Most working professionals fear one thing: being fired. Typical reasons for being fired center on downsizing, restructuring, market changes, personal conflicts and more. However, when should one consider firing themself? That’s right, themself. Sound strange? Perhaps. Examine each of these five reasons and see if any or all apply to you.
1. You’ve lost the passion. The late Apple founder Steve Jobs said…
” The only way to do great work is to love what you do”.
If you no longer have any passion left for your chosen career your quality of work will suffer. Our passion for our chosen profession is our wellspring of energy, ideas and enthusiasm and should be guarded closely.
2. You talk about quitting. If you find yourself regularly telling your spouse or close friends you’re thinking about quitting or should be quitting, stop. Take inventory of your statement and ask the question ‘why am I seriously considering leaving?’. Write down the reasons you want to quit. Then look at your list and right down next to each what you can or cannot do to address each. If your list presents no possible solutions it may be time to move on.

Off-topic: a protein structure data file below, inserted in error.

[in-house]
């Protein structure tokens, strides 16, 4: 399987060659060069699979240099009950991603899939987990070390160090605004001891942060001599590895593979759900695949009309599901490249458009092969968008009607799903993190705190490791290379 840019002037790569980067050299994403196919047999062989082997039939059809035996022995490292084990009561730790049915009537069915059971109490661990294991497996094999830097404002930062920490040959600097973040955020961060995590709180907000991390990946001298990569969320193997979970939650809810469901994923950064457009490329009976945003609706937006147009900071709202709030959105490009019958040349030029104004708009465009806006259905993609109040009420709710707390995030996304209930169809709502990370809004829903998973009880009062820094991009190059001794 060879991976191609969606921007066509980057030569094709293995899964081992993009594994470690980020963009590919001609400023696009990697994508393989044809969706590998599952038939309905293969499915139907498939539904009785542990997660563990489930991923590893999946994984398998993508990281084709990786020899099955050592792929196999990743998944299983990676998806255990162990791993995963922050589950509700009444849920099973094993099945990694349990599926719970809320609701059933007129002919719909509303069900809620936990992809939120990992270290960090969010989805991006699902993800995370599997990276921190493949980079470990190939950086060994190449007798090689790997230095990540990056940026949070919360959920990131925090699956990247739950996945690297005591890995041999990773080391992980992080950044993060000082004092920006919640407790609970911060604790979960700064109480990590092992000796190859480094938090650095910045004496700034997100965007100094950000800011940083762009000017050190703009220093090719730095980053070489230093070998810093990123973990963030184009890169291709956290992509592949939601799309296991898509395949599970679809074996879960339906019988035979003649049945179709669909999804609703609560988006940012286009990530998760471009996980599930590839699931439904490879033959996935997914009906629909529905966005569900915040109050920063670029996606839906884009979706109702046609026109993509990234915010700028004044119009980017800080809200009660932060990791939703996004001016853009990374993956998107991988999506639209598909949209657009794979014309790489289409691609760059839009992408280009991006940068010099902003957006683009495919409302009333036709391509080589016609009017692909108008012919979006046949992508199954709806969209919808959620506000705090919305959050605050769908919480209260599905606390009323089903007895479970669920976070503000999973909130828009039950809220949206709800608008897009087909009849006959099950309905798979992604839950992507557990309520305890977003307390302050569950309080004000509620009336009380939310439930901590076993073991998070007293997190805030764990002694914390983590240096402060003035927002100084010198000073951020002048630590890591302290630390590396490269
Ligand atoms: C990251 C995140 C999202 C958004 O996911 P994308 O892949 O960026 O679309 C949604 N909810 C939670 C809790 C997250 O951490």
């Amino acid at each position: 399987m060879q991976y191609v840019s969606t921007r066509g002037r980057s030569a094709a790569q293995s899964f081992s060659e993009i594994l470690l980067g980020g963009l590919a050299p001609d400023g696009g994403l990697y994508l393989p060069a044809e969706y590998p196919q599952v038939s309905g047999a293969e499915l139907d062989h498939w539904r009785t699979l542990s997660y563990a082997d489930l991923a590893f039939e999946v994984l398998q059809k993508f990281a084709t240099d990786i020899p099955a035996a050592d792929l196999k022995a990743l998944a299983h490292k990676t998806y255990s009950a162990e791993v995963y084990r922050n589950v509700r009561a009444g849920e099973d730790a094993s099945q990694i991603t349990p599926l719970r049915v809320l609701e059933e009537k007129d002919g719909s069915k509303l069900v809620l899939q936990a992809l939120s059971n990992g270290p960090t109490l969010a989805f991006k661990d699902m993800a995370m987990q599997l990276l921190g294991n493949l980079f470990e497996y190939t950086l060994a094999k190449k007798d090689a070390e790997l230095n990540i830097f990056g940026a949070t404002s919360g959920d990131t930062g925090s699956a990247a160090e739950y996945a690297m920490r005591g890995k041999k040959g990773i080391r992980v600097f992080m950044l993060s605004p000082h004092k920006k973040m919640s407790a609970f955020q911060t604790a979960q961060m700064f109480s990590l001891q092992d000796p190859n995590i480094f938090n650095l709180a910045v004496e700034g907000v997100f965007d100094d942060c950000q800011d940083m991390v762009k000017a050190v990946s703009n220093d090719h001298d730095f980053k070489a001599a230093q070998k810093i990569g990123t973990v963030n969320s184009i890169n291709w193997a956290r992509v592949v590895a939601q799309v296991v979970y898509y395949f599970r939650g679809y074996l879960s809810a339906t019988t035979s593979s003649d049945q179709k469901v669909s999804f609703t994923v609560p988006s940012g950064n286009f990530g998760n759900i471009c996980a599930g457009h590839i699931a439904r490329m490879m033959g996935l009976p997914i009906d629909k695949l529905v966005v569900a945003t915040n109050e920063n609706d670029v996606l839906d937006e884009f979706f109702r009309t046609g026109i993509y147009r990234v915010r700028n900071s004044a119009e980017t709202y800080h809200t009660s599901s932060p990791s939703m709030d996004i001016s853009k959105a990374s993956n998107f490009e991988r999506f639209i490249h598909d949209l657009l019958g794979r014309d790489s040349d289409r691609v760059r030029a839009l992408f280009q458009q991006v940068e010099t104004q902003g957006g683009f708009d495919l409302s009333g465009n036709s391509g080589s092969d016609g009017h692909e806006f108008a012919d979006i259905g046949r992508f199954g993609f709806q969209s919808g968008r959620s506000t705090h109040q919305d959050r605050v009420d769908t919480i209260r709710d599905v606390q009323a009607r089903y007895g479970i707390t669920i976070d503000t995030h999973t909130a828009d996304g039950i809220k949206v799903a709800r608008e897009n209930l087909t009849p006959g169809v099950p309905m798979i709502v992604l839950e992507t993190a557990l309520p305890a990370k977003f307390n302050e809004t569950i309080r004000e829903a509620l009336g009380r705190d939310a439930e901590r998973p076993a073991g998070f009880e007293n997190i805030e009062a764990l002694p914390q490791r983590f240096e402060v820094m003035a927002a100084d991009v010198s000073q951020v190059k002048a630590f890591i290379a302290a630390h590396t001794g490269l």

3. You know you’ve settled for less. If you have that nagging feeling that your present job is well below your potential and talents you have some decisions to make. Can you move into another position more well suited for your talents? Can you find ways to improve your value within your current position? Are you settling and only staying for the company health benefits or 401(k) plan? Staying for benefits alone is a poor reason to keep working for a company. Remember you can find similar benefits for you and your family at another job that you are passionate about.
4. Your job doesn’t fit your long term goals. Look at your personal and financial long-term goals and see if your present job aligns with them. If your job will never afford you the income to retire by age 70 for example you may want to find a better paying job that you still have passion for. If you are seeking independence or self-employment, each month you continue working for your company pushes your realized goal further down the road. Know your goals first and then see if your job is in alignment.
5. You are convinced you can no longer add value to the company. If you are fully convinced you can no longer add value to the company it is time to fire yourself. Quit, leave, resign. If you don’t your employer will eventually see that you are no longer adding value to the company and save you the trouble of firing yourself. Be honest with yourself and give your company the opportunity to fill the position with someone who will help them grow and yourself the opportunity to improve your professional and financial situation.
These are just a few reasons you may want to fire yourself. Also each of these reasons may give you the opportunity to retool, expand and improve your professional situation. **If you have a 401(k) from a company you’ve left or you will need to move one in the future contact Rob today for a free no-obligation consultation.